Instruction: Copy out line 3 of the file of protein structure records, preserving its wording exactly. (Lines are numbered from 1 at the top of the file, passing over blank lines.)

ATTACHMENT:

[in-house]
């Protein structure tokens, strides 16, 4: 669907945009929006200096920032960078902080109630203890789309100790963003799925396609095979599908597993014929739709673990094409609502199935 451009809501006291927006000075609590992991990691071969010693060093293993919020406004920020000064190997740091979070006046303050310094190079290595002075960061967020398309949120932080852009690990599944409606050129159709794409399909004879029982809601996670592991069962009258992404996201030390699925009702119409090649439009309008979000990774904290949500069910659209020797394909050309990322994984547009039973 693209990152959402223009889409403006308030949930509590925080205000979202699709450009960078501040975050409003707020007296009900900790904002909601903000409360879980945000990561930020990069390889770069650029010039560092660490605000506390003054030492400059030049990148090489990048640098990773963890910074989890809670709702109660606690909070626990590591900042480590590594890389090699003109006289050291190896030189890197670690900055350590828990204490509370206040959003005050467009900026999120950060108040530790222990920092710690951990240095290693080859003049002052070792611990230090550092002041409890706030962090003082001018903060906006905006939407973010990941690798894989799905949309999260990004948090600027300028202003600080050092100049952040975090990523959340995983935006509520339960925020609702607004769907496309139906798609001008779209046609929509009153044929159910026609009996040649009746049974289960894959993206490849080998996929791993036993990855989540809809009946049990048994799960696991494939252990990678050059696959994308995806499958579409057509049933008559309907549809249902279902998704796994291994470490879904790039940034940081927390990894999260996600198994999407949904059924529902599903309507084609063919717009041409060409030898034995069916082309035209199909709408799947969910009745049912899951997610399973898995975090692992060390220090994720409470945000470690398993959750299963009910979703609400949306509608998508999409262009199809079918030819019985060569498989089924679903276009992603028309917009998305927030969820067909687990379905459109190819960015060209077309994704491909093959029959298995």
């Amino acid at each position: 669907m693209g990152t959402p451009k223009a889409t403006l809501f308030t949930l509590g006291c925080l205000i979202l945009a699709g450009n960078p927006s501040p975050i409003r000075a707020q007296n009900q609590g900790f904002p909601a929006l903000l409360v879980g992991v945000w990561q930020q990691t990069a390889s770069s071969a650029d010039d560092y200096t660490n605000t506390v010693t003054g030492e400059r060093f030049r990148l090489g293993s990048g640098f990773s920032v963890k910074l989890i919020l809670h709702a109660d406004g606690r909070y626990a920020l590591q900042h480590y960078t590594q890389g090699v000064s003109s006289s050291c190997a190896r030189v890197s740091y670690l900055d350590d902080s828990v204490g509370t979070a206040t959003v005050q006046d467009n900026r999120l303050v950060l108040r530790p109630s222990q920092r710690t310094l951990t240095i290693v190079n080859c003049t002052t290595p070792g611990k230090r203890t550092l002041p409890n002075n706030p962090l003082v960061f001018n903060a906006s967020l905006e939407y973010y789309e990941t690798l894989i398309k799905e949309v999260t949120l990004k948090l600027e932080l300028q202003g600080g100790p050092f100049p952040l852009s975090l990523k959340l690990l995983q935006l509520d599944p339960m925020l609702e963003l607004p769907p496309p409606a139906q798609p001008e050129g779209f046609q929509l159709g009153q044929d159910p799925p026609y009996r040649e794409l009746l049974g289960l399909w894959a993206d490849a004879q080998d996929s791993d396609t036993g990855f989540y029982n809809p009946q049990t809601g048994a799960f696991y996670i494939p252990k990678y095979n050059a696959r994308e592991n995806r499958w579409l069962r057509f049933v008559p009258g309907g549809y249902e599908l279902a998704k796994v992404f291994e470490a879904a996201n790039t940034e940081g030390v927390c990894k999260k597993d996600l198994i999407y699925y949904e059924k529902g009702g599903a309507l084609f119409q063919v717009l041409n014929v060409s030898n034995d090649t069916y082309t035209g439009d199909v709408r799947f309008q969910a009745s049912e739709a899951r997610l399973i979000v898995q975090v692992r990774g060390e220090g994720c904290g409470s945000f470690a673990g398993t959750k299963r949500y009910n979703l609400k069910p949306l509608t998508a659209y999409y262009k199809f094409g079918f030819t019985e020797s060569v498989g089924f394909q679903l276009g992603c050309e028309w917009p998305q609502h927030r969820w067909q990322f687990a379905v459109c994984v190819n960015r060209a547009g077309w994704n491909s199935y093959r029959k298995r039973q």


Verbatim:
């Amino acid at each position: 669907m693209g990152t959402p451009k223009a889409t403006l809501f308030t949930l509590g006291c925080l205000i979202l945009a699709g450009n960078p927006s501040p975050i409003r000075a707020q007296n009900q609590g900790f904002p909601a929006l903000l409360v879980g992991v945000w990561q930020q990691t990069a390889s770069s071969a650029d010039d560092y200096t660490n605000t506390v010693t003054g030492e400059r060093f030049r990148l090489g293993s990048g640098f990773s920032v963890k910074l989890i919020l809670h709702a109660d406004g606690r909070y626990a920020l590591q900042h480590y960078t590594q890389g090699v000064s003109s006289s050291c190997a190896r030189v890197s740091y670690l900055d350590d902080s828990v204490g509370t979070a206040t959003v005050q006046d467009n900026r999120l303050v950060l108040r530790p109630s222990q920092r710690t310094l951990t240095i290693v190079n080859c003049t002052t290595p070792g611990k230090r203890t550092l002041p409890n002075n706030p962090l003082v960061f001018n903060a906006s967020l905006e939407y973010y789309e990941t690798l894989i398309k799905e949309v999260t949120l990004k948090l600027e932080l300028q202003g600080g100790p050092f100049p952040l852009s975090l990523k959340l690990l995983q935006l509520d599944p339960m925020l609702e963003l607004p769907p496309p409606a139906q798609p001008e050129g779209f046609q929509l159709g009153q044929d159910p799925p026609y009996r040649e794409l009746l049974g289960l399909w894959a993206d490849a004879q080998d996929s791993d396609t036993g990855f989540y029982n809809p009946q049990t809601g048994a799960f696991y996670i494939p252990k990678y095979n050059a696959r994308e592991n995806r499958w579409l069962r057509f049933v008559p009258g309907g549809y249902e599908l279902a998704k796994v992404f291994e470490a879904a996201n790039t940034e940081g030390v927390c990894k999260k597993d996600l198994i999407y699925y949904e059924k529902g009702g599903a309507l084609f119409q063919v717009l041409n014929v060409s030898n034995d090649t069916y082309t035209g439009d199909v709408r799947f309008q969910a009745s049912e739709a899951r997610l399973i979000v898995q975090v692992r990774g060390e220090g994720c904290g409470s945000f470690a673990g398993t959750k299963r949500y009910n979703l609400k069910p949306l509608t998508a659209y999409y262009k199809f094409g079918f030819t019985e020797s060569v498989g089924f394909q679903l276009g992603c050309e028309w917009p998305q609502h927030r969820w067909q990322f687990a379905v459109c994984v190819n960015r060209a547009g077309w994704n491909s199935y093959r029959k298995r039973q």